10 Things to Faster Video Content Creation: The Screencasting Method

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One YouTube daily vlogging challenge that worked. Prepare to sweat.

In the last video post, I did something different that sped things up.

I scripted, recorded, edited and distributed (vlog, blog, and social sharing) a video tutorial. All completed in record time. No follow-ups required.

The 10 Things

Here are my 10 things to a faster video content creation using the screencasting method.

  1. My Macbook Pro is the best for recording the screen, my face, and my voice. The sound option (especially noise cancellation) is quick to setup, unlike windows laptops.
  2. My iPhone headset is the perfect microphone. Just plug it into my Mac, then hook the mic end on my collar or place mic end on the table right in front of me. No need other microphones.
  3. My Macbook Pro webcam is enough to capture my face. Not the best, though… only 720p.  I need plenty of lights to make it look better. I use my LED table lamp (and my detachable LED bike head light).
  4. The Quicktime Movie Recording mode is great for showing my face while I speak and it can be full screen or side-by-side with other opened windows. No need other cameras.
  5. OBS is a better screen recorder than the built-in Quicktime screen recorder. Both are free. OBS records straight into a full HD MP4 file and I can start/stop recording anytime I want (unlike QuickTime which has got many steps in between the start and stop).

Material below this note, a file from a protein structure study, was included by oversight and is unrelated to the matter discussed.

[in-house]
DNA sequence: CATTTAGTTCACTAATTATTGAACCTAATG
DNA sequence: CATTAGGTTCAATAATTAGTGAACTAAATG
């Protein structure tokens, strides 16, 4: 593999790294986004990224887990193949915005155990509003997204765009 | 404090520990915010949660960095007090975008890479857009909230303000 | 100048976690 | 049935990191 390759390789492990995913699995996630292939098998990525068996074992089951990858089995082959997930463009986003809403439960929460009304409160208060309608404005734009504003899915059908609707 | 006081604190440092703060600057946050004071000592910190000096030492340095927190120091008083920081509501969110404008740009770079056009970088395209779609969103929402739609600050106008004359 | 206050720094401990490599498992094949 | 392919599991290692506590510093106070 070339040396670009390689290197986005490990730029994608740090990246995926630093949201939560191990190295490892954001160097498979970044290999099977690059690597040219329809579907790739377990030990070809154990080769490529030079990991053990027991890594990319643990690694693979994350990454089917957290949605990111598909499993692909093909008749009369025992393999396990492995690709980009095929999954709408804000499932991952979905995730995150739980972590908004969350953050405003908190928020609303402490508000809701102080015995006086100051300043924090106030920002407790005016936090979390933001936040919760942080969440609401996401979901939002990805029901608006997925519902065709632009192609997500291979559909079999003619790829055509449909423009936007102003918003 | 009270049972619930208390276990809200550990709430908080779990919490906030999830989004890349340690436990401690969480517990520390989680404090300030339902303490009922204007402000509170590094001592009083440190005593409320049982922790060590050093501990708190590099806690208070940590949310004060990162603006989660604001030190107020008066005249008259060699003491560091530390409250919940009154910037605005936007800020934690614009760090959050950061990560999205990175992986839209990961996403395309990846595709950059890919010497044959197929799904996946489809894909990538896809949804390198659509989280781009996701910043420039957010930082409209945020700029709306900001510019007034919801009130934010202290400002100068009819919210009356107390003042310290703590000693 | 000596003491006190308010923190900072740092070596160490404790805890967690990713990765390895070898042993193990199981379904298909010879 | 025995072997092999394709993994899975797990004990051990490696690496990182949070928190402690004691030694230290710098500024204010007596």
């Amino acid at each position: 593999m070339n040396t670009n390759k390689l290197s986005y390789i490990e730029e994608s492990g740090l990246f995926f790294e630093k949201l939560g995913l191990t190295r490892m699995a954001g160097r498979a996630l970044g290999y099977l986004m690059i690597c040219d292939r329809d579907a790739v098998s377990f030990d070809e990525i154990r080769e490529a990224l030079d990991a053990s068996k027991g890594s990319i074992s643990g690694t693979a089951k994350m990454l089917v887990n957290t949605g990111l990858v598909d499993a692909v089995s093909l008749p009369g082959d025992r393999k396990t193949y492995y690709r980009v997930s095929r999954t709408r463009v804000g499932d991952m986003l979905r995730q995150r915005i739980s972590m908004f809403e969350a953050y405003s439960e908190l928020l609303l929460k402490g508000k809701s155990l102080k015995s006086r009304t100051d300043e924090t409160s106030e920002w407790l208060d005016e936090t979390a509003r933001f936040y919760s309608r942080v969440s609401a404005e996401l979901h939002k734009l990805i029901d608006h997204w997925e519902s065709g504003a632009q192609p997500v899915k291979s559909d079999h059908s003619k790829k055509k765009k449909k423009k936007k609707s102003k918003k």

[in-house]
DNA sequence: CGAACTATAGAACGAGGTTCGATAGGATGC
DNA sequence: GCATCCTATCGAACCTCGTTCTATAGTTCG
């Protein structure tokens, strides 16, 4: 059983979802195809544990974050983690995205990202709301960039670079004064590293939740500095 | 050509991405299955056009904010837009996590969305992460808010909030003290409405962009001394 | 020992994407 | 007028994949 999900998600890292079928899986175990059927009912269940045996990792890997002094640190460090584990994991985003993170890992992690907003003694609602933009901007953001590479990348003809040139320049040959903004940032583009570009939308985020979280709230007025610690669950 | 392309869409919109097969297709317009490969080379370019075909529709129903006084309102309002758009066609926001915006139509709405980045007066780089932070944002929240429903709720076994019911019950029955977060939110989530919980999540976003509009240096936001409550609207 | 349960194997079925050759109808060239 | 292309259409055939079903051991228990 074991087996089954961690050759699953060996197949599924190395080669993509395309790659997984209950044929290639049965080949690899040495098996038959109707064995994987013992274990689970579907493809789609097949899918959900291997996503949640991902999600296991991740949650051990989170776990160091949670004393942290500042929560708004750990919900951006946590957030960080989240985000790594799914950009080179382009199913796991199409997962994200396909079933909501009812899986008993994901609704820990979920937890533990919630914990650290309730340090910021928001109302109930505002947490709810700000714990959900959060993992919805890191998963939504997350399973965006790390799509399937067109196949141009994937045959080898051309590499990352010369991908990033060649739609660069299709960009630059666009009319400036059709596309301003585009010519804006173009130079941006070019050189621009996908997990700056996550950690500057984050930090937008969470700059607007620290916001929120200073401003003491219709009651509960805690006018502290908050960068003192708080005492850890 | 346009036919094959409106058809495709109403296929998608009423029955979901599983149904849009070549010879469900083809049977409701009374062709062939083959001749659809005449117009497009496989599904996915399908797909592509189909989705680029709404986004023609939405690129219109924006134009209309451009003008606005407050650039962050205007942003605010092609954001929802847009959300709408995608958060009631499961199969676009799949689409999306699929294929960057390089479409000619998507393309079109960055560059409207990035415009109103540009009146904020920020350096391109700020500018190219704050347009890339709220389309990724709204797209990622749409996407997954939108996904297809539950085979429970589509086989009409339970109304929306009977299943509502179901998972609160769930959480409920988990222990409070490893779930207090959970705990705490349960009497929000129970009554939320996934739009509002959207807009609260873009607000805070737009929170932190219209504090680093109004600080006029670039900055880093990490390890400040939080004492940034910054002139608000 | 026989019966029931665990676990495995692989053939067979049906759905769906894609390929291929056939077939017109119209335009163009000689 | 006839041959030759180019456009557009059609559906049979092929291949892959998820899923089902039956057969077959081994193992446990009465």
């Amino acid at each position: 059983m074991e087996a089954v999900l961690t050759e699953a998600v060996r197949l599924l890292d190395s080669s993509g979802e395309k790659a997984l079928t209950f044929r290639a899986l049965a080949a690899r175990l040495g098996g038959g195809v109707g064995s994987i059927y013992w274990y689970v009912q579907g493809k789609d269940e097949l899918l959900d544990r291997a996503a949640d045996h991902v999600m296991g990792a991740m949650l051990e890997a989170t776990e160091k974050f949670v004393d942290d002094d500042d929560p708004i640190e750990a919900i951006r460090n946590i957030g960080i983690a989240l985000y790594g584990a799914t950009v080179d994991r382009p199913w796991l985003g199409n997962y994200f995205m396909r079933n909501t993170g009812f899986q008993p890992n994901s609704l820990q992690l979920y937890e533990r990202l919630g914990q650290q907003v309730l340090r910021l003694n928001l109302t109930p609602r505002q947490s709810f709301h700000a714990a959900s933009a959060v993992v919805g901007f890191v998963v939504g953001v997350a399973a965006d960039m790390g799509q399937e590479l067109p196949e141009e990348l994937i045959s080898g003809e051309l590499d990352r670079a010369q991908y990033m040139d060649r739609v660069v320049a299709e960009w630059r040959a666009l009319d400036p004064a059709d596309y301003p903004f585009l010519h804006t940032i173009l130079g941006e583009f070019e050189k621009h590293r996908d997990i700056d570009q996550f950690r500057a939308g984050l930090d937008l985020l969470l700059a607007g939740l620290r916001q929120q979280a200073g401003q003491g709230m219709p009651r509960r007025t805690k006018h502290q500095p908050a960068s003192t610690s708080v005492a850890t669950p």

6. Final Cut Pro is the better software (as compared with Adobe Premiere Pro) for editing a straightforward video tutorial. Trims and previews are super fast. I can also add oomph to my voice.
  7. Writing the script directly on my blog as a new post was a great idea (why didn’t I think of that last time). Why? Two reasons. First, it has got a grammar checker (I use WordPress and the browser-based Grammarly). Second, the description for all my video postings is done when the script is done (Description? When you post a video, it is good to include a text description to provide context as well as for SEO).
  8. I share the YouTube video to as many places as possible after uploading it. YouTube provides an easy sharing option. With it, I share on Tumblr, Linkedin, Pinterest, Facebook, Blogger, Twitter, Google Plus. (There is also Reddit and Stumbleupon which I think are not effective anymore). I put in the complete script/description with the post wherever applicable.
  9. I post to Linkedin Article and Facebook Page Note for more exposure. Just copy and paste the script/description/blog post together with the link to the YouTube video.
  10. Finally, I upload the same video to my Facebook Page directly, then share it on my Profile Timeline and private Facebook Group.

Could Be Better

In order to edit the video quickly, I left out the title, the intro, the outro and the background music.

I just ensured the message was

  • short and sharp,
  • quick to the point, and
  • includes a call to action.

I also left out the closed captioning on YouTube and Facebook. Captioning may take me another 2 hours. It’s essential, though, which I will do after the video picks up traction and gets viewers consistently.

I could also add the video content to SlideShare and slotted into my autoresponder series, but that will be later.

Next Action Step

The key is to be consistent. Make one video a day, maybe two… or three in advance.

Remember that unlike blog posts, Facebook posts, and email posts, YouTube videos stay there forever as long as the account is still around… and as long as YouTube is #1.


As always, feel free to ask a question.

For more tips on making YouTube and Facebook videos, please subscribe.

Adrian Lee


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